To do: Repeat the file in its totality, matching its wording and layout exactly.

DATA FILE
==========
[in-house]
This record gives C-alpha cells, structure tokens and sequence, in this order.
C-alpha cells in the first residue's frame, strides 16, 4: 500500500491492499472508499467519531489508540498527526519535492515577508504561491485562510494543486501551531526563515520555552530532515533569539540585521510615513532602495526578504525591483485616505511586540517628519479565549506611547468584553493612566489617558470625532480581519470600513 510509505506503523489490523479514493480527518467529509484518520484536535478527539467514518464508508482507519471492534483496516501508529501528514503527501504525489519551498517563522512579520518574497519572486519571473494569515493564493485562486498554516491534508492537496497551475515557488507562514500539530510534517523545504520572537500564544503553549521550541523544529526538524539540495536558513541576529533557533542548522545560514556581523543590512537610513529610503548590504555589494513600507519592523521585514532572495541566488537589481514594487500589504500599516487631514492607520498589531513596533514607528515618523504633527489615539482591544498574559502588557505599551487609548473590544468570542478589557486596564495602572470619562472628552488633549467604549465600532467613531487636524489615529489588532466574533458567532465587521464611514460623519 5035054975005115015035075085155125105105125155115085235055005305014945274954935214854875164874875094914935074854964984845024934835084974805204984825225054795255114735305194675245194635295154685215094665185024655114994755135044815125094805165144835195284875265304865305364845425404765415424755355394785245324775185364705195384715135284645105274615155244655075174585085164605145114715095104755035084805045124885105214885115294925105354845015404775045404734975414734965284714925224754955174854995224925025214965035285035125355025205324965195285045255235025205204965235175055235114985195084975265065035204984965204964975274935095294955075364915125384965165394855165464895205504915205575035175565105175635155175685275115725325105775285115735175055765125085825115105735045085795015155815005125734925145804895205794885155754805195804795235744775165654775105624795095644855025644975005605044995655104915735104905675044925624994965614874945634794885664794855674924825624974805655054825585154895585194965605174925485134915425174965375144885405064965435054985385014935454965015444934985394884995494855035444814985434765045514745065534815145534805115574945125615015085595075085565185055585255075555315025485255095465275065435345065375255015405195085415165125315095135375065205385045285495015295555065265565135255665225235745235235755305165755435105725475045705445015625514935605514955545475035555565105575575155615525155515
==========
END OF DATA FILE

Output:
[in-house]
This record gives C-alpha cells, structure tokens and sequence, in this order.
C-alpha cells in the first residue's frame, strides 16, 4: 500500500491492499472508499467519531489508540498527526519535492515577508504561491485562510494543486501551531526563515520555552530532515533569539540585521510615513532602495526578504525591483485616505511586540517628519479565549506611547468584553493612566489617558470625532480581519470600513 510509505506503523489490523479514493480527518467529509484518520484536535478527539467514518464508508482507519471492534483496516501508529501528514503527501504525489519551498517563522512579520518574497519572486519571473494569515493564493485562486498554516491534508492537496497551475515557488507562514500539530510534517523545504520572537500564544503553549521550541523544529526538524539540495536558513541576529533557533542548522545560514556581523543590512537610513529610503548590504555589494513600507519592523521585514532572495541566488537589481514594487500589504500599516487631514492607520498589531513596533514607528515618523504633527489615539482591544498574559502588557505599551487609548473590544468570542478589557486596564495602572470619562472628552488633549467604549465600532467613531487636524489615529489588532466574533458567532465587521464611514460623519 5035054975005115015035075085155125105105125155115085235055005305014945274954935214854875164874875094914935074854964984845024934835084974805204984825225054795255114735305194675245194635295154685215094665185024655114994755135044815125094805165144835195284875265304865305364845425404765415424755355394785245324775185364705195384715135284645105274615155244655075174585085164605145114715095104755035084805045124885105214885115294925105354845015404775045404734975414734965284714925224754955174854995224925025214965035285035125355025205324965195285045255235025205204965235175055235114985195084975265065035204984965204964975274935095294955075364915125384965165394855165464895205504915205575035175565105175635155175685275115725325105775285115735175055765125085825115105735045085795015155815005125734925145804895205794885155754805195804795235744775165654775105624795095644855025644975005605044995655104915735104905675044925624994965614874945634794885664794855674924825624974805655054825585154895585194965605174925485134915425174965375144885405064965435054985385014935454965015444934985394884995494855035444814985434765045514745065534815145534805115574945125615015085595075085565185055585255075555315025485255095465275065435345065375255015405195085415165125315095135375065205385045285495015295555065265565135255665225235745235235755305165755435105725475045705445015625514935605514955545475035555565105575575155615525155515